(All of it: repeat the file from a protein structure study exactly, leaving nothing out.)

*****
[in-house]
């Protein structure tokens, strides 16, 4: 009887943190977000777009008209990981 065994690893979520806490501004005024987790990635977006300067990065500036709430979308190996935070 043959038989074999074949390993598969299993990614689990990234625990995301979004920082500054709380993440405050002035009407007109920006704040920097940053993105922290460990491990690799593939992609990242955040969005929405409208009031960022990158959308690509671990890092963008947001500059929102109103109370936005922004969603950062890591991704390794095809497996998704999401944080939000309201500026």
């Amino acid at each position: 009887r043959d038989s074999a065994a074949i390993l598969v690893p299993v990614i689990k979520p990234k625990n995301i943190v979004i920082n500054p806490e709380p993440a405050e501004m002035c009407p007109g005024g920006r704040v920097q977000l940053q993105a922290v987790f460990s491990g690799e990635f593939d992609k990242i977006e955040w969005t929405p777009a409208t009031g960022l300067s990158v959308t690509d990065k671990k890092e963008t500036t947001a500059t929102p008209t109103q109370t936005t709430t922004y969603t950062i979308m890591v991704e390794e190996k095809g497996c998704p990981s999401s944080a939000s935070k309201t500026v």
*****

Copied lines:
[in-house]
């Protein structure tokens, strides 16, 4: 009887943190977000777009008209990981 065994690893979520806490501004005024987790990635977006300067990065500036709430979308190996935070 043959038989074999074949390993598969299993990614689990990234625990995301979004920082500054709380993440405050002035009407007109920006704040920097940053993105922290460990491990690799593939992609990242955040969005929405409208009031960022990158959308690509671990890092963008947001500059929102109103109370936005922004969603950062890591991704390794095809497996998704999401944080939000309201500026």
């Amino acid at each position: 009887r043959d038989s074999a065994a074949i390993l598969v690893p299993v990614i689990k979520p990234k625990n995301i943190v979004i920082n500054p806490e709380p993440a405050e501004m002035c009407p007109g005024g920006r704040v920097q977000l940053q993105a922290v987790f460990s491990g690799e990635f593939d992609k990242i977006e955040w969005t929405p777009a409208t009031g960022l300067s990158v959308t690509d990065k671990k890092e963008t500036t947001a500059t929102p008209t109103q109370t936005t709430t922004y969603t950062i979308m890591v991704e390794e190996k095809g497996c998704p990981s999401s944080a939000s935070k309201t500026v």